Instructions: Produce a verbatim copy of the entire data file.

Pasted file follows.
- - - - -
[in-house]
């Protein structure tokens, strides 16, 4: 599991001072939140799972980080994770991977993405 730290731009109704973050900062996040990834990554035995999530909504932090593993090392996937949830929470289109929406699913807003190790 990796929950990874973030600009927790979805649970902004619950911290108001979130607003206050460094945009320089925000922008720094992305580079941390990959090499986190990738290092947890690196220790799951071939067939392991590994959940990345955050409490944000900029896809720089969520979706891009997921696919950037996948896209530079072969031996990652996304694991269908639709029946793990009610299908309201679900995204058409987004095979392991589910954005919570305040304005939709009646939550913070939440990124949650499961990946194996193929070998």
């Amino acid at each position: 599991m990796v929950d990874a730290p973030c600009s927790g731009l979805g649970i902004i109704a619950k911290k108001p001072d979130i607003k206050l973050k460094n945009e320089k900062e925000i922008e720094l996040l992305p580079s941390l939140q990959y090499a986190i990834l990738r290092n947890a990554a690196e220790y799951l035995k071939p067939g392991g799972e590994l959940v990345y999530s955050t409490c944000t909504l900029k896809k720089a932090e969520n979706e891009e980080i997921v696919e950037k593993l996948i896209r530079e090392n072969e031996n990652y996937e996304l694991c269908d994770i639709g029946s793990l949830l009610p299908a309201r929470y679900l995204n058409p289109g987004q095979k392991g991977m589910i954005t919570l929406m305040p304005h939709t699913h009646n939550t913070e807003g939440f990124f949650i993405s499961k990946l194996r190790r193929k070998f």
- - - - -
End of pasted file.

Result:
[in-house]
């Protein structure tokens, strides 16, 4: 599991001072939140799972980080994770991977993405 730290731009109704973050900062996040990834990554035995999530909504932090593993090392996937949830929470289109929406699913807003190790 990796929950990874973030600009927790979805649970902004619950911290108001979130607003206050460094945009320089925000922008720094992305580079941390990959090499986190990738290092947890690196220790799951071939067939392991590994959940990345955050409490944000900029896809720089969520979706891009997921696919950037996948896209530079072969031996990652996304694991269908639709029946793990009610299908309201679900995204058409987004095979392991589910954005919570305040304005939709009646939550913070939440990124949650499961990946194996193929070998």
């Amino acid at each position: 599991m990796v929950d990874a730290p973030c600009s927790g731009l979805g649970i902004i109704a619950k911290k108001p001072d979130i607003k206050l973050k460094n945009e320089k900062e925000i922008e720094l996040l992305p580079s941390l939140q990959y090499a986190i990834l990738r290092n947890a990554a690196e220790y799951l035995k071939p067939g392991g799972e590994l959940v990345y999530s955050t409490c944000t909504l900029k896809k720089a932090e969520n979706e891009e980080i997921v696919e950037k593993l996948i896209r530079e090392n072969e031996n990652y996937e996304l694991c269908d994770i639709g029946s793990l949830l009610p299908a309201r929470y679900l995204n058409p289109g987004q095979k392991g991977m589910i954005t919570l929406m305040p304005h939709t699913h009646n939550t913070e807003g939440f990124f949650i993405s499961k990946l194996r190790r193929k070998f």